What Is A Guarantor Mortgage & How Do They Work?
For first buyers struggling to get the mortgage they need, a guarantor mortgage could be the answer. Find out what they are, and how they work in our guide.
You will have heard of a first-time buyer mortgage, perhaps also a remortgage, but what about a guarantor mortgage?
A guarantor mortgage is a handy but little-known type of home loan that enlists the help of family or friends. They agree to support your mortgage application in one way or another, bringing you several steps closer to your homeownership dreams. And let’s face it, if you’re a first time buyer right now you need all the help you can get.
For home buyers who are struggling to raise a large enough house deposit, or whose income simply isn’t enough to get the mortgage they need, asking a family member or friend to act as a guarantor could be the answer.
What is a guarantor mortgage?
A guarantor on a mortgage is someone who is willing to help you get on the property ladder. Traditionally, a mortgage guarantor would be a family member or friend, who acts as a 'back-up' in case the home buyer cannot make the mortgage payments. However, they are not named on the deeds of the property, and won’t own a share of the property. Today, there are lots of different guarantor mortgages which allow friends and family to help you get on the property ladder.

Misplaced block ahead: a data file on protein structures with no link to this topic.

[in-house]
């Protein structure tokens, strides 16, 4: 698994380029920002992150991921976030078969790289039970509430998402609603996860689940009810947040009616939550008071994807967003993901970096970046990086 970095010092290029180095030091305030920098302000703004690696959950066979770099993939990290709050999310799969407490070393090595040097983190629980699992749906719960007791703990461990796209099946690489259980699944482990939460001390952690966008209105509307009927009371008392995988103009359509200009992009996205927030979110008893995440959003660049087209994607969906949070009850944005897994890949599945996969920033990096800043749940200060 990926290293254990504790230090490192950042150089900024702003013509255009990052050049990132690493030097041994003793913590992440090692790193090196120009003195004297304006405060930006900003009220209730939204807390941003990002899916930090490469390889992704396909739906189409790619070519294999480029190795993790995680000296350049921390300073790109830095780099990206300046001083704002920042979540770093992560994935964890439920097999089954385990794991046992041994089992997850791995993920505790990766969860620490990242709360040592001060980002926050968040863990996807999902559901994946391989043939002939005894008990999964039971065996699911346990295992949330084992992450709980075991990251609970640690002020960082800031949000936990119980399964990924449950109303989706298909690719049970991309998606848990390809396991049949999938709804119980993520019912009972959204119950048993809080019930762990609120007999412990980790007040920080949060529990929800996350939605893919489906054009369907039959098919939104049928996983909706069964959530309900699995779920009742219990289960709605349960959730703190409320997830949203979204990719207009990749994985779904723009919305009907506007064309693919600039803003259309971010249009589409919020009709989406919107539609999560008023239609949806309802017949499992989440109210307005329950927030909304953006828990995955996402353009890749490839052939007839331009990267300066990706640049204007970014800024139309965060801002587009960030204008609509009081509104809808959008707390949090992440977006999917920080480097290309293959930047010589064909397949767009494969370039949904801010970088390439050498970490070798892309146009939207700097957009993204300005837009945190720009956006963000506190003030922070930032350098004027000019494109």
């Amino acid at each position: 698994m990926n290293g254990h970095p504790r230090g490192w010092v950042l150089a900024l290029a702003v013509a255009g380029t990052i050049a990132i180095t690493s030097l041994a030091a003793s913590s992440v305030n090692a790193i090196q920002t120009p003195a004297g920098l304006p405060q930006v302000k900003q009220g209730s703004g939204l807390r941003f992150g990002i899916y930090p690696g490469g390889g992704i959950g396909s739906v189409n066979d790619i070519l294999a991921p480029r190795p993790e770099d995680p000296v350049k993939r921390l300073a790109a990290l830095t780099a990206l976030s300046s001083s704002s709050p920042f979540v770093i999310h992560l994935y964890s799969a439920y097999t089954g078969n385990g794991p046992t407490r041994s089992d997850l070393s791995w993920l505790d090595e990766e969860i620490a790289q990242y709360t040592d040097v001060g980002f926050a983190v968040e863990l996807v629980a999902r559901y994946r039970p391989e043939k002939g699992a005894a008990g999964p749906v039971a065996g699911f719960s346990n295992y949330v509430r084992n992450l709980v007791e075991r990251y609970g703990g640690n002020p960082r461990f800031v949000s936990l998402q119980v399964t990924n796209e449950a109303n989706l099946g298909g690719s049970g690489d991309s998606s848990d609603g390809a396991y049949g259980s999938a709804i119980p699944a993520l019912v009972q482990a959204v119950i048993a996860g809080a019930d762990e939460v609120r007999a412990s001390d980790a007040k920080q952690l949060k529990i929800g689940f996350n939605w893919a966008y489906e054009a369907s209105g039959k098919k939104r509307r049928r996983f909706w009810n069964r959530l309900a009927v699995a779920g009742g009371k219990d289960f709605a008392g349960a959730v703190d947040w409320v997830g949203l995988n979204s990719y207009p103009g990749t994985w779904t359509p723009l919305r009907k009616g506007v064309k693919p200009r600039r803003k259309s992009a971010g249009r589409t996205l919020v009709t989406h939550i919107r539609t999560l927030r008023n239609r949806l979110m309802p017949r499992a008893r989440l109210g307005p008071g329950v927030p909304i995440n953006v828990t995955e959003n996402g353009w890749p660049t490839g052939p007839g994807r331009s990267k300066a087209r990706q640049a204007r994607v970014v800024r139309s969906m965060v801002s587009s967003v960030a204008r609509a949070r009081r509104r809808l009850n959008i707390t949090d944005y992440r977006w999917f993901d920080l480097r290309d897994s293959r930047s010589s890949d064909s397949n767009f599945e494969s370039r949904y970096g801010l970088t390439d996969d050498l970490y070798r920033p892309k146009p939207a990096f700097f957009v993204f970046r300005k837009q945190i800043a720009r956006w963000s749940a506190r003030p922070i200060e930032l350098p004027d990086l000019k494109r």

How does a guarantor mortgage work?
Traditionally, guarantor mortgages work by the guarantor signing a contract that makes them legally responsible for the mortgage payments should the home buyer be unable to pay. They will be asked to offer up some collateral to the mortgage lender as security for the mortgage, which is usually either savings or a chunk of their own equity that they have built up in their home to cover your debt if the need arises. There is a generally a time limit for the bank to hold these as security. As long as you pay your mortgage on time, the guarantor’s security is released when the agreement expires.
Savings as collateral
If the mortgage is secured against savings, then the mortgage guarantor deposits money (typically between 5-20% of the house value) into a savings account that is held by the lender. They cannot access the money until the mortgage is paid off.
Property as collateral
If the mortgage is secured against the guarantor’s property, then the guarantor agrees that their property is used as collateral if the buyer is unable to pay.
Your guarantor will only be asked to repay your debt if your home is repossessed. Were this to happen, the bank puts the house on the market to sell and the money from the sale goes towards clearing your mortgage. If there's a shortfall, that's when the guarantor will be asked to pay up, either using the savings which was used as collateral or equity held in the guarantor's property.
This may sound dramatic, but in truth banks try all sorts of measures to help you with your repayments before it gets that far. Remember, it always pays to ask for help instead of suffering in silence. You can read more about the benefits and risks of guarantor mortgages in our guide here.
Traditional guarantor mortgages aren't widely used any more. A much more popular option is an Income Boost, which works in a very similar way - read more about them below.
What types of guarantor mortgages are there?